Amamizu-kan is threatened by redevelopment plans, and it’s up to the incredibly stylish Kuranosuke and jellyfish-otaku Tsukimi to find a way to save it!
Jellyfish fan-girl Tsukimi Kinoshita’s life has changed immeasurably over the past few months after a chance meeting with fabulous fashionista Kuranosuke Koibuchi brought the two together. Although Tsukimi once lived happily with her friends in their apartment building/otaku haven Amamizu-kan, she’s found herself being pulled slowly out of her shell due to Kuranosuke’s efforts, and has begun to long for something more after meeting Kuranosuke’s brother, Shu. However, a scheming land-developer has her sights set on redeveloping Amamizu-kan, forcing the girls into action to save their home.
How Was It?
The first volume of Princess Jellyfish left a strong impression of me with a story full of heart, and I was very pleased to see this continue strongly into this volume as Tsukimi and Kuranosuke’s personal struggles play out while they try to save Amamizu-kan. Tsukimi and Kuranosuke’s attempts to raise enough money to buy Amamizu-kan provide the main framework for this volume as the two become embroiled in a number of schemes to try and raise the capital in the building. This is as funny as ever, and the over-the-top humour is continually on-point as the rest of Tsukimi’s friends become involved at various junctures. I’m amazed at the way thatPrincess Jellyfish continues to simultaneously poke fun at and celebrate the “otaku lifestyle” by playing off the various reactions of all of the characters to the “normal lifestyle” while also utilizing these reactions and talents help push Kuranosuke’s schemes forward. The story frequently ventures into screw-ball territory while remaining good-natured, and even without the powerful character development that goes on watching Kuranosuke’s scheme put into action by the girls was worth reading just for the humour.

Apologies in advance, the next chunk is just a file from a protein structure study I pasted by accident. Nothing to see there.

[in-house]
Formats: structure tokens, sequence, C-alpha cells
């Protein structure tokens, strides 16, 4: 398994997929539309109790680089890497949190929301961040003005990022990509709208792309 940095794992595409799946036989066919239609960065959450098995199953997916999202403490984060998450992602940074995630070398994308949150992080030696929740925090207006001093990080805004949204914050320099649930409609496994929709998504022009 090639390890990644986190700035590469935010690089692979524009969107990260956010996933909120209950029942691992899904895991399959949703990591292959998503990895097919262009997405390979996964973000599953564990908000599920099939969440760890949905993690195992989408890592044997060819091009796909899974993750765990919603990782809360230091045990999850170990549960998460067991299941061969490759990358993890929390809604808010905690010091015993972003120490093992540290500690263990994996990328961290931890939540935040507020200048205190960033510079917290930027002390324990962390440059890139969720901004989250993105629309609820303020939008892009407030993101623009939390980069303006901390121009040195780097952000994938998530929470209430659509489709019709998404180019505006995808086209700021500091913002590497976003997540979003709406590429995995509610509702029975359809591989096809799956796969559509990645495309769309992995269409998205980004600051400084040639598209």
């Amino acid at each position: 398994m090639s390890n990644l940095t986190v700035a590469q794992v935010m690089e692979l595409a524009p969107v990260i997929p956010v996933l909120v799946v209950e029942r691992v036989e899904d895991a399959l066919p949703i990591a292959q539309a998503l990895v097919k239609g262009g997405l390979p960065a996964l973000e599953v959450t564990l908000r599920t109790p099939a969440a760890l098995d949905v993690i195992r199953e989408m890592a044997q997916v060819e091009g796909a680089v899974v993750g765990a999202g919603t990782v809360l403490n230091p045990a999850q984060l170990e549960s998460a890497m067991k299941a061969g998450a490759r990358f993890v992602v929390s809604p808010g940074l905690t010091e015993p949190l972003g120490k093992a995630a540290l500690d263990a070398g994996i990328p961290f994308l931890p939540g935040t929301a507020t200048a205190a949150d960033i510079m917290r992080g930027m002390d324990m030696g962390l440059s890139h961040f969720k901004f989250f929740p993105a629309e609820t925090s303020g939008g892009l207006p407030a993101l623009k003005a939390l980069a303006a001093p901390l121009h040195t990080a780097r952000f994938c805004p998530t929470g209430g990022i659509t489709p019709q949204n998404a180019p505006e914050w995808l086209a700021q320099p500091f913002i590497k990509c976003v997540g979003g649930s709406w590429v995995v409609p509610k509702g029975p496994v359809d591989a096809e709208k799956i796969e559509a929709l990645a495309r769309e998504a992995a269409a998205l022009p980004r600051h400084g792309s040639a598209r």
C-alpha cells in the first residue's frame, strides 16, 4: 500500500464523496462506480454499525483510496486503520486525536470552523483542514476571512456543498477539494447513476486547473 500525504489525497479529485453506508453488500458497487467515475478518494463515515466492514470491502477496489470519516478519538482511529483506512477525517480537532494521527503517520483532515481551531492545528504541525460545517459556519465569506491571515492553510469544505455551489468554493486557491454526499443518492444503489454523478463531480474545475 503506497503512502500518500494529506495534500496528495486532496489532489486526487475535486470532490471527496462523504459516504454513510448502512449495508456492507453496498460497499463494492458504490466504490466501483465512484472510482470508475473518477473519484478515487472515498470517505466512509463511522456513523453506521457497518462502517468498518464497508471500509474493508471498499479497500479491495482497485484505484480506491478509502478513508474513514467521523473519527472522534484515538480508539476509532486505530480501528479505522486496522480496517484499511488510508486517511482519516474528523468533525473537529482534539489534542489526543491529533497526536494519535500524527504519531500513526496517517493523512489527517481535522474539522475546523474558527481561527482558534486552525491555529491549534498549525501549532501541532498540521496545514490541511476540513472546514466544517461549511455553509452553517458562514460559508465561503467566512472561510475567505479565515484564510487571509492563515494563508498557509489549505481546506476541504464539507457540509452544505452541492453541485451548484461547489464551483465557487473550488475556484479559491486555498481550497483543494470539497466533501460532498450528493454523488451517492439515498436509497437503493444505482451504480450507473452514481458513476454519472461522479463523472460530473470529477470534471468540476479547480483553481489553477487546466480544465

I really enjoyed the way that Kuranosuke and Tsukimi’s efforts to try to save Amamizu-kan reach a wonderful intersection with Tsukimi’s emotional development in this volume. One of the most gratifying parts of the first volume was the way that her character progression was pushed forward by her continually questioning herself in the face of her new experiences with Kuranosuke, making her grow tangibly throughout the volume. We see her very clearly going outside of her comfort zone when prodded by Kuranosuke on occasions such as being convinced to sell little jellyfish plushies, and it was cool to see her learning a little bit more about herself in the process. This process continues satisfyingly here by the way the series shows Tsukimi’s slow process of adjusting to her changing feelings, and I thought that it was especially poignant watching Tsukimi realizing the way her desires have begun to conflict especially in regard to her burgeoning relationship with Kuranosuke.
Factoring into the threat to Amamizu-kan is the family drama affecting the Koibuchi family, and a significant part of this volume is spent following Kuranosuke’s brother Shu as he lamely attempts to deal with the blackmailing developer. This is frequently funny because of how bizarre the rest of Kuranosuke’s family is, but the main payoff comes a little bit later because of the effect this storyline has on Tsukimi’s development when she realizes that she has begun to have feelings for Shu. The most interesting part of this development was the way in which Tsukimi wrestled internally with her new “normal girl” desires because they do not conform with the image she has given herself, and I liked that this forced her to continue to confront her own self-image in a meaningful way. I enjoyed that there were no easy answers to draw from this for her, and it was really cool to witness her process of wrestling internally with this issue because of how it shows how much she has grown over the course of the series so far.